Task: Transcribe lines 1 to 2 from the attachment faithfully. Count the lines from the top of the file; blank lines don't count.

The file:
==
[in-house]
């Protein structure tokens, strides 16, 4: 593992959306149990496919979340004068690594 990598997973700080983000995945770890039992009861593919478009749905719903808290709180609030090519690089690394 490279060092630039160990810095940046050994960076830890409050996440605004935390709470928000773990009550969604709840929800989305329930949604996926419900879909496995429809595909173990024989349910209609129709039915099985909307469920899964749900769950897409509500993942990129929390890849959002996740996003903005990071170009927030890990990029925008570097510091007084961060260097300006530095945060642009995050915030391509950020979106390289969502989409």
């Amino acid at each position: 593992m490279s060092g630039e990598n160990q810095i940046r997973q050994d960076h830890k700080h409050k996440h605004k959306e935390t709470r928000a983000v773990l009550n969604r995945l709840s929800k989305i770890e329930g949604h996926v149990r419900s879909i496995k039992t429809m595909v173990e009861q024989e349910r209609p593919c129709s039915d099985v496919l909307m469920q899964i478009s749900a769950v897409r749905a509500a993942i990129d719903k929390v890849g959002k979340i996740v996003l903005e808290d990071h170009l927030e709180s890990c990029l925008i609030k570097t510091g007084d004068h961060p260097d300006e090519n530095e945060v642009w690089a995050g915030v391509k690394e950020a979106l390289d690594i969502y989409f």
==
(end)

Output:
[in-house]
């Protein structure tokens, strides 16, 4: 593992959306149990496919979340004068690594 990598997973700080983000995945770890039992009861593919478009749905719903808290709180609030090519690089690394 490279060092630039160990810095940046050994960076830890409050996440605004935390709470928000773990009550969604709840929800989305329930949604996926419900879909496995429809595909173990024989349910209609129709039915099985909307469920899964749900769950897409509500993942990129929390890849959002996740996003903005990071170009927030890990990029925008570097510091007084961060260097300006530095945060642009995050915030391509950020979106390289969502989409």